Militants will disagree arguing that anyone who is gay owes it to those who fought the fight for acceptance to come out.

    What about being born gay comes with any kind of obligation? The requirement is bullying. “In the closet” is a demeaning term, as hateful and negative as any other slur.

    It ignores the thousands of men who for decades did not push or reveal their sexually. They were teachers, doctors, business men, neighbors, co-workers, etc. who were respected and accepted for who they were. With no issue of sexuality. Over time, those who knew them realized there was no woman in their life. Some had a “roommate” or “good friend.” What they did in private was just that … private. Acceptance was earned based upon the individual, not on his sexuality.

    Yes, the “out” guys were harassed, bullied … and much worse. But they do not hold the sole key and 100% of the responsibility for the level of acceptance that has been reached to date. Other guys took a quieter road and brought acceptance forward as well in the background.

    • Lamar

      Do you what “passing” means? It’s what “quadroons” did, or do you know of such a term? It means people that are “3 drops of African” or 1/4 of African descent. They often passed themselves of as “white” to further their careers or to marry white; usually woman who tried, often failed with dyer
      consequences…losing their lives, murdered. The most notable, successful actress, songstress-
      Lena Horne, she did “pass” to further her career only to later-on, come-out.

      I am militant on a few fronts, as there is no shame, see, and that is the very point of coming out.

  5. Lamar

    I think it’s too bad that it is ‘still’ the big that it apparently is. People can always, well, to put it the way Dolly did in the movie “Workin’ 9-5,” figure out “which side your bread is butter-on,” lol, office politics and such being what it tends to be “clique-ish.” Certain kinds of gossip, especially if you’re a male who is good-looking “is he gay, well he never talks about women” especially like the kind of usual banter that goes on in the office among men, probably women on the prowl as well.

    My experience, admittedly by one woman, it had been speculated about me, “he’s either educated or gay” because I’m African Amer., see, without the usual cultural-dialect, probably. This kind of ignorance goes on in the African Amer., communities too, however.

    So, rather than shrink-away cowardly, I stood-up to it, given the two choices, I’d rather die on my feet than live on my knees, but hey that’s just me, personal integrity. So, everyday is coming-out day, “living in you’re own light of truth.”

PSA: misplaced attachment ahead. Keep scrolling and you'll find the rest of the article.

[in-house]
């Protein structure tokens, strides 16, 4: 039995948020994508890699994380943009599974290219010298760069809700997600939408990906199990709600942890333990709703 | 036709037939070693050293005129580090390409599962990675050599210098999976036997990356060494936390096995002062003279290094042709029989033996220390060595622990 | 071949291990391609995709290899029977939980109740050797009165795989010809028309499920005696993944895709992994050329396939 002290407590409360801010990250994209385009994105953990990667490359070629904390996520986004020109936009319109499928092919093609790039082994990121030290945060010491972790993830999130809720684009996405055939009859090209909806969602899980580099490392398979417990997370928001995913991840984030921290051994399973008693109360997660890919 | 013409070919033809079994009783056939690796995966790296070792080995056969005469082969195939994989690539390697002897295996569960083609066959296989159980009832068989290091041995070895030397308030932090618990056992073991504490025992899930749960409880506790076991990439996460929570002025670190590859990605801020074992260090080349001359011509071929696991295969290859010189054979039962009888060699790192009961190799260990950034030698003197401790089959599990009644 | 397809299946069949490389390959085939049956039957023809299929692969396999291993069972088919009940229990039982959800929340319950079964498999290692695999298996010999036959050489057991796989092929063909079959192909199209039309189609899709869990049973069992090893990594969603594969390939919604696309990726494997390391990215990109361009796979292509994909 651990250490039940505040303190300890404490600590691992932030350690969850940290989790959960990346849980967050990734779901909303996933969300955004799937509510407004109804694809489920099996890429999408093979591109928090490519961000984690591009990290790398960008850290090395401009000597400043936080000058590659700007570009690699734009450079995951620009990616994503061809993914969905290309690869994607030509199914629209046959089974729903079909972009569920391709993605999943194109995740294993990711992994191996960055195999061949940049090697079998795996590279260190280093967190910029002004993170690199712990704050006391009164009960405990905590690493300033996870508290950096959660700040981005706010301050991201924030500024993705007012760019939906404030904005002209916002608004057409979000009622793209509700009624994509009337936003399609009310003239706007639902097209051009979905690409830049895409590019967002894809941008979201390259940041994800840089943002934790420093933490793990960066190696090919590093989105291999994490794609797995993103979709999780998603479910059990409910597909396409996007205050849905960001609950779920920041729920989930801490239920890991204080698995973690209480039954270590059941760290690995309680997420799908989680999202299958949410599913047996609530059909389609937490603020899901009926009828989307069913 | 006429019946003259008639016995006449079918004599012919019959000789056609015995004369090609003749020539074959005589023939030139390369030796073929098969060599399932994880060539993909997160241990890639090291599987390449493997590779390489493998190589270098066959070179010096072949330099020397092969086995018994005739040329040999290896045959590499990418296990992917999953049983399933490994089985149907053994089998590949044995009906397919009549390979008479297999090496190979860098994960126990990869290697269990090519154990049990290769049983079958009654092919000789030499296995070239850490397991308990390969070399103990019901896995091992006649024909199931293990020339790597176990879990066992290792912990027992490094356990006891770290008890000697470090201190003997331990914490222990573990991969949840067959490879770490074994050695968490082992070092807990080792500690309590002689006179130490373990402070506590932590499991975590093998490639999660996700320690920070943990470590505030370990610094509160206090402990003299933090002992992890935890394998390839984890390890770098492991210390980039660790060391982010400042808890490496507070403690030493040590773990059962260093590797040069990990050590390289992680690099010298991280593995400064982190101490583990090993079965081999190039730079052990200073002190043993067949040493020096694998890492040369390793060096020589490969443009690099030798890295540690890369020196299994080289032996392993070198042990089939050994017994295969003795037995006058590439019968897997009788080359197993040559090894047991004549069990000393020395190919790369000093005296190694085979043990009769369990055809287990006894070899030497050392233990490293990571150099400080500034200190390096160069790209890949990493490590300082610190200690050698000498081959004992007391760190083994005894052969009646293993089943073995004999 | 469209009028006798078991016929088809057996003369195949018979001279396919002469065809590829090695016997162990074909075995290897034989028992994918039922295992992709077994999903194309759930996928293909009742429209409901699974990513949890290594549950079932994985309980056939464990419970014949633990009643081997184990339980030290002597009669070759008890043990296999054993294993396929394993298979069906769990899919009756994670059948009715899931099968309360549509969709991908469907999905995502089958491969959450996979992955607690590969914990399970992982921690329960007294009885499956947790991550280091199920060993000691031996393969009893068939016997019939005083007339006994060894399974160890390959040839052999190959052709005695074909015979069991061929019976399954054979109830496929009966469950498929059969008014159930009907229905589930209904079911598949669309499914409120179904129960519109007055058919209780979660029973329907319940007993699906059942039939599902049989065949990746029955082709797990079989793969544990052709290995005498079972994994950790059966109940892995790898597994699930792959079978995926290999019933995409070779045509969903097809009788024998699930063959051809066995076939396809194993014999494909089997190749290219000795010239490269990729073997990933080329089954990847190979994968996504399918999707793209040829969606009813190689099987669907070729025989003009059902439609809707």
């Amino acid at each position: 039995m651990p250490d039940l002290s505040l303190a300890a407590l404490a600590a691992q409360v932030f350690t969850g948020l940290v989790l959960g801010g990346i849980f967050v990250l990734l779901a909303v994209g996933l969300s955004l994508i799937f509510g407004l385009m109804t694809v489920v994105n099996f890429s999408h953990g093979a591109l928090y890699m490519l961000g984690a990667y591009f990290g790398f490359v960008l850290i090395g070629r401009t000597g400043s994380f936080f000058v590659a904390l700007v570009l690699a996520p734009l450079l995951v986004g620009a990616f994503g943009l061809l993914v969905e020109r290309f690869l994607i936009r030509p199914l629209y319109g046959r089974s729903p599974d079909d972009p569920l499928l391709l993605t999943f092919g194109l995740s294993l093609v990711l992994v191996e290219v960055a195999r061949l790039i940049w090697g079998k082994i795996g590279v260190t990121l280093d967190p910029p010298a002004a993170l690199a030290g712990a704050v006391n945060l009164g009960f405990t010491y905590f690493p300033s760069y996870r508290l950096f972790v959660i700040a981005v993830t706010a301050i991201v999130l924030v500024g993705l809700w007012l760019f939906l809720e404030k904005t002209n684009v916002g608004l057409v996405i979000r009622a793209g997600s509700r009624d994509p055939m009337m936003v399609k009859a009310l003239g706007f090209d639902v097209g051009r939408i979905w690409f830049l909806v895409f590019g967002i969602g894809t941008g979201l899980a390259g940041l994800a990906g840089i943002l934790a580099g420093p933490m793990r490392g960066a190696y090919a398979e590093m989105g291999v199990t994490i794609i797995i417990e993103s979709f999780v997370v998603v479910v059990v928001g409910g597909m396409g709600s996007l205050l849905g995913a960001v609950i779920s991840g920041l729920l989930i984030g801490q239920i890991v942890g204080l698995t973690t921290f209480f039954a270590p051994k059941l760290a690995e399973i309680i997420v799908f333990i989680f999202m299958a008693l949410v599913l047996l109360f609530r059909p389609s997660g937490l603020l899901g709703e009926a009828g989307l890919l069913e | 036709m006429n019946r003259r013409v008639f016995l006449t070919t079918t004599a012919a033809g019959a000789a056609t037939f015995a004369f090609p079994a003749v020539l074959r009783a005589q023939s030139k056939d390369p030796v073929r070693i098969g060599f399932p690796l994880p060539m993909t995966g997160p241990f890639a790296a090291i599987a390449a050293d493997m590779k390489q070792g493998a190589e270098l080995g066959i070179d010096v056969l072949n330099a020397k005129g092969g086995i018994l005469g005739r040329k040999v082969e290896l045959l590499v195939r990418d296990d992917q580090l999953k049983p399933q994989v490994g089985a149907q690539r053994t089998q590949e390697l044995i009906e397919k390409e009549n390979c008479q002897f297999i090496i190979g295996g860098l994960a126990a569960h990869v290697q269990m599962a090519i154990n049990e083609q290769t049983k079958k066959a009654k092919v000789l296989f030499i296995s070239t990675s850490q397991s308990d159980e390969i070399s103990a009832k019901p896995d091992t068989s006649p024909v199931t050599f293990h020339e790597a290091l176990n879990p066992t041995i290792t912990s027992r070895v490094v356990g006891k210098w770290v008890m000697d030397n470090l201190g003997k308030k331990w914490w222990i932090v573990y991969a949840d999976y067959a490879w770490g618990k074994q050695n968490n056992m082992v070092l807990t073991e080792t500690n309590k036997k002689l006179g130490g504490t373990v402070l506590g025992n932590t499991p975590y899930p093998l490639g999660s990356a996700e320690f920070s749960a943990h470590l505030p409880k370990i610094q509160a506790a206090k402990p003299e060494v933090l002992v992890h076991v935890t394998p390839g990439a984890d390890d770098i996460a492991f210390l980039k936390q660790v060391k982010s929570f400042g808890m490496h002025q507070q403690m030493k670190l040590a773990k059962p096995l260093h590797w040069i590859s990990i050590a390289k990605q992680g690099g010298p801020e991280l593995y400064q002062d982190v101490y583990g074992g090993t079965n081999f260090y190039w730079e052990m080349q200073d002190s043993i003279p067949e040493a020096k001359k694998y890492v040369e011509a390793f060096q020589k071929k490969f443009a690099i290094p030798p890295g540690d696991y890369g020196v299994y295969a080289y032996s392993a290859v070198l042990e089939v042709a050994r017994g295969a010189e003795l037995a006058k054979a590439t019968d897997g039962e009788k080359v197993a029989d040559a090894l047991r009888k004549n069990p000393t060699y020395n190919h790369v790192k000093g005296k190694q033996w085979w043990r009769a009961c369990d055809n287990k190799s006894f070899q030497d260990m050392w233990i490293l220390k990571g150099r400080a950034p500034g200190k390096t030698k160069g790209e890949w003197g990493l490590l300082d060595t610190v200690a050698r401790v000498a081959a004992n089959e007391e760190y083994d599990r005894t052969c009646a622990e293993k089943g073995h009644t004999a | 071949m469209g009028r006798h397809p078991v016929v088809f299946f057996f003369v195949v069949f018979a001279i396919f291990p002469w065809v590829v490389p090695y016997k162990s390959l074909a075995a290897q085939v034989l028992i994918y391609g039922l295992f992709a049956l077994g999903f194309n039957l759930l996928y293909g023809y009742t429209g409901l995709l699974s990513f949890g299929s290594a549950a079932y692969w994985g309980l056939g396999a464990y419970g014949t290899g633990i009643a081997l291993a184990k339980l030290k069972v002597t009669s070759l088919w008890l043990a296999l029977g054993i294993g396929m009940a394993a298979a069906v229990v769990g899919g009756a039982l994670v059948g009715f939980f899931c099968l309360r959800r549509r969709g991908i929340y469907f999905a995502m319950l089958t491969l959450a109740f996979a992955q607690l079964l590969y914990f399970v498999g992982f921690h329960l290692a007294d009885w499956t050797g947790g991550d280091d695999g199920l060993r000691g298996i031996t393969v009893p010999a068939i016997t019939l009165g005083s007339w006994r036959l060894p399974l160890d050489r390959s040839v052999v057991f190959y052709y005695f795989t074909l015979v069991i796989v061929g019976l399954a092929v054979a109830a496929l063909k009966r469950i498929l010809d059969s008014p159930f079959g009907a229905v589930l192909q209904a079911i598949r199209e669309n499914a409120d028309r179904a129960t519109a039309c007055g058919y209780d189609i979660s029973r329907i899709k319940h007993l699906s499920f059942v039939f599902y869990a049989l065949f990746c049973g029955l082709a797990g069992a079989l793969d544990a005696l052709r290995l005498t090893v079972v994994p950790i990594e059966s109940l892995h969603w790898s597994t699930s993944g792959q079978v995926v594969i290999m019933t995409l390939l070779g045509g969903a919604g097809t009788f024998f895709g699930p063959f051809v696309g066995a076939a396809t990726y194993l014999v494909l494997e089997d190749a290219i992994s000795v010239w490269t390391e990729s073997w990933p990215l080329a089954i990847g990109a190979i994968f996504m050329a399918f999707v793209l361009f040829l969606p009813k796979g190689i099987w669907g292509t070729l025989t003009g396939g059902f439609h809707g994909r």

I am sorry to read of your partner’s death.

    I, too, was a member of the US Medical Corps. Was a Cadet of The United Military Academy and served “In-Country” for eight years.

    Met the Love-of-my-life, at 20. He died in Vietnam in 1967. He was 36.

  7. Marcus

    I personally think it’s overrated. Some people/ family in general are two-faced. You tell them you’re gay and they hug you and tell you they love you and can’t wait to get behind your back and tell that gossipy cousin or coworker. They will put you down like a freak of nature behind your back and smile in your face. Although they don’t go to church, they use scriptures they looked up just to put you down; behind your back of course. You try to adopt kids and ask for their opinion and they will encourage you to proceed and then tell another family member/coworkers/friends how they really feel about it. I have a brother who is in his sixties and never married or have kids. Lot of family members never seen him with a woman and I have never. Friends and family members always make snide remarks in regard to his sexuality; behind his back of course. He’s very masculine, was very athletic and leaves them confused. They would welcome him coming out to disfuse their curiosity and I say fuck them, leave them in suspense. In closing alot of us always question one another sexuality. When a new friend or coworker try to get close to me or say something suspect, I wonder if he’s gay. We all think that way out of curiosity. It don’t really matter. Lindsey Graham a political power house guy, leaves others/rivals in limbo wondering if he’s gay or not. I hope he keep them wondering and just live his best life. Imagine how much his political life would change for the worst if he comes out…..

Post a new comment

Like us to stay in touch with latests posts!